NCP Postpartal Hemorrhage

Postpartal hemorrhage is usually defined as the loss of more than 500 ml of blood during or after delivery. It is one of the leading causes of maternal mortality. Hemorrhage may occur early, within the first 24 hr after delivery, or late, up to 28 days postpartum (the end of the puerperium).

General Findings


May report excessive fatigue


Blood loss at delivery generally 400–500 ml (vaginal delivery), 600–800 ml (cesarean delivery), although research suggests that blood loss is often underestimated
History of chronic anemia, congenital/incidental coagulation defects, idiopathic thrombocytopenia purpura

Ego Integrity

May be anxious, fearful, apprehensive


Labor may have been prolonged/augmented or induced, precipitous/traumatic; use of forceps/vacuum extractor, general anesthesia, tocolytic therapy.
Difficult or manual delivery of placenta.
Examination of placenta following birth may have revealed missing placental fragments, tears, or evidence of torn blood vessels.
Vaginal birth after cesarean (VABC).


Previous postpartal hemorrhage, PIH, uterine or cervical tumors, grand multiparity
Ongoing/excess aspirin ingestion

Early Postpartal Hemorrhage (Up to 24 Hr Following Delivery)


Changes in BP and pulse (may not occur until blood loss is significant)
Delayed capillary refill
Pallor; cold/clammy skin
Dark, venous bleeding from uterus externally evident (retained placenta)
May have excessive vaginal bleeding, or oozing from cesarean incision or episiotomy; oozing from IV catheter, sites of intramuscular injections, or urinary catheter; bleeding gums (signs of disseminated intravascular coagulation [DIC])
Profuse hemorrhage or symptoms of shock out of proportion to the amount of blood lost (inversion of uterus)


Difficulty voiding may reflect hematoma of the upper portion of the vagina.
Bladder distension (urinary retention).


Painful burning/tearing sensations (lacerations), severe vulvar/vaginal/pelvic/back pain (hematoma formation), lateral uterine pain, flank pain (hematoma into the broad ligament), abdominal tenderness (uterine atony, retained placental fragments), severe uterine and abdominal pain (uterine inversion)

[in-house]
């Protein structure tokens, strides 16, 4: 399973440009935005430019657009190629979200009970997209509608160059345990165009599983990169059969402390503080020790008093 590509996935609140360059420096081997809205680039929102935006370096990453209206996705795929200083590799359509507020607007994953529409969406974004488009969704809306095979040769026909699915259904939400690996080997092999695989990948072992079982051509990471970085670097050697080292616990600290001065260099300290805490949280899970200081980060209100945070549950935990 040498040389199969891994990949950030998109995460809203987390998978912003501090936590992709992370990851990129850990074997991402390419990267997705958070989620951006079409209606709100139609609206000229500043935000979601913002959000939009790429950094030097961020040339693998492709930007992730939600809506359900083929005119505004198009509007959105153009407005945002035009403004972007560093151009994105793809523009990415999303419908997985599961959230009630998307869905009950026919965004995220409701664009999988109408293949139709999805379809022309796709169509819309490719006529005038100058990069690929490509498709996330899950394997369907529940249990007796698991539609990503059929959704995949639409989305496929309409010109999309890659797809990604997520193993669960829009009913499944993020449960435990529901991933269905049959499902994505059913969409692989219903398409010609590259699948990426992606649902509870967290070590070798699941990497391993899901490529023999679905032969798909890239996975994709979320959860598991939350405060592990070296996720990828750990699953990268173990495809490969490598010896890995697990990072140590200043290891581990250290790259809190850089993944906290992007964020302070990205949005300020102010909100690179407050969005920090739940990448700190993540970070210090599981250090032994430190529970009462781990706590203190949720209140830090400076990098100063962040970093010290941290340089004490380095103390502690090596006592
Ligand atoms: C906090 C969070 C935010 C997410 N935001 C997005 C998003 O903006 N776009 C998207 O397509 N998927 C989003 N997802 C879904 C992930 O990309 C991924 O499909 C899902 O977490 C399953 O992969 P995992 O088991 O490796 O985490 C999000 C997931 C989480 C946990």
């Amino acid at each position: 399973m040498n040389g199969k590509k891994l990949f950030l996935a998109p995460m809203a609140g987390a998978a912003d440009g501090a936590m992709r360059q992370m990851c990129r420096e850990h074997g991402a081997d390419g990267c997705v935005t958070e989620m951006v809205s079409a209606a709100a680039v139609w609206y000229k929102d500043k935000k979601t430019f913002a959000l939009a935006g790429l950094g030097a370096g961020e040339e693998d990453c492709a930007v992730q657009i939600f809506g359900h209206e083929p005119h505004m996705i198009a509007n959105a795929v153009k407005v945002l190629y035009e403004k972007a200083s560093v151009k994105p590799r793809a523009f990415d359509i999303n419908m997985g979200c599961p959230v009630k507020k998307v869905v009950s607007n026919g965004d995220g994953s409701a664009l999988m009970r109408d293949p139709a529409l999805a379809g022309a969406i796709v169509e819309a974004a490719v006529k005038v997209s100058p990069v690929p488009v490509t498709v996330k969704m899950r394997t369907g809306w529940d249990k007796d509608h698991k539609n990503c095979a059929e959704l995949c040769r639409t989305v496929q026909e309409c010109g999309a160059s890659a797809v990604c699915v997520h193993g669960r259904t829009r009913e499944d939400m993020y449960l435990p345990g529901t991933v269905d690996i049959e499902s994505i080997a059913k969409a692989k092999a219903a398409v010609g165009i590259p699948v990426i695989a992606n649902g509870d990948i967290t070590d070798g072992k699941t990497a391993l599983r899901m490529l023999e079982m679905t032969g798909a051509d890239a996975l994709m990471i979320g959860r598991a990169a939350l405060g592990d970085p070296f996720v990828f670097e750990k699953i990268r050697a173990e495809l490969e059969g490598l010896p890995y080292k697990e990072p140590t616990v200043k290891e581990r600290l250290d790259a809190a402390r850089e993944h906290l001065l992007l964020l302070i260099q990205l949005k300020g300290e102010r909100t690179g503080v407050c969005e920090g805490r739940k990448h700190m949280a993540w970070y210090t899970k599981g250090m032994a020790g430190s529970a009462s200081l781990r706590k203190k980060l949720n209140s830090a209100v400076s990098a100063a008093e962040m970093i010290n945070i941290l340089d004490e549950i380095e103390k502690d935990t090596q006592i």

Lacerations of the birth canal: Persistent trickle of bright red blood (may be profuse) with firm, well-contracted uterus; visible tears in labia majora/labia minora, from vaginal introitus to perineum; extended tears from episiotomy, extension of episiotomy into vaginal vault, or tears in cervix
Hematomas: Unilateral, tense, fluctuant, bulging mass at vaginal introitus or encompassing labia majora; firm, painful to touch; unilateral bluish or reddish discoloration of skin of perineum or buttocks; (abdominal hematoma following cesarean delivery may be asymptomatic except for changes in vital signs)


Uterus: Soft, boggy, or enlarging, difficult to palpate; bright red bleeding from vagina (slow or profuse); large clots expressed on massage of uterus (uterine atony)
Firm, well-contracted or partially contracted, and slightly boggy (retained placental fragments, which may necrose and over time form polyps)
Fundus of uterus inverted; comes into close contact with, or may protrude through, the external os (uterine inversion)
Current pregnancy may have involved uterine overdistension (multiple gestation, hydramnios, macrosomia), abruptio placentae, placenta previa

Late Postpartal Hemorrhage (24 to 28 Days Following Delivery)


Continued oozing or sudden bleeding
May appear pale, anemic


Uterine tenderness (retained placental fragments)
Vaginal/pelvic discomfort, backache (hematoma)


Foul-smelling lochial discharge (infection)
Reported premature rupture of membranes (risk for infection)


Fundal height or uterine body fails to return to prepregnancy size and function (subinvolution).
Leukorrhea may be present.
Continues to pass tissue.


Blood Typing: Determines Rh, ABO group, and cross-match.
CBC: Reveals decreased Hb/Hct and/or elevated WBC count (shift to the left, and increased sedimentation rate suggests infection).
Platelet Count: Levels below 50,000/┬ÁL can lead to spontaneous bleeding.
Uterine and Vaginal Culture: Rules out/identifies specific postpartal infection.
Urinalysis: Ascertains damage to bladder.
Coagulation Profile: Elevated fibrin degradation product/fibrin split product (FDP/FSP) levels, decreased fibrinogen levels; activated partial thromboplastin time/partial thromboplastin time (APTT/PTT), prothrombin time (PT) prolonged in presence of DIC.
Sonography: Determines presence of retained placental tissue.


1. Maintain or restore circulating volume/tissue perfusion.
2. Prevent complications.
3. Provide information and appropriate support for client/couple.
4. Have plan in place to meet needs after discharge.


1. Tissue perfusion/organ function WNL
2. Complications prevented/resolving
3. Clinical situation and treatment needs understood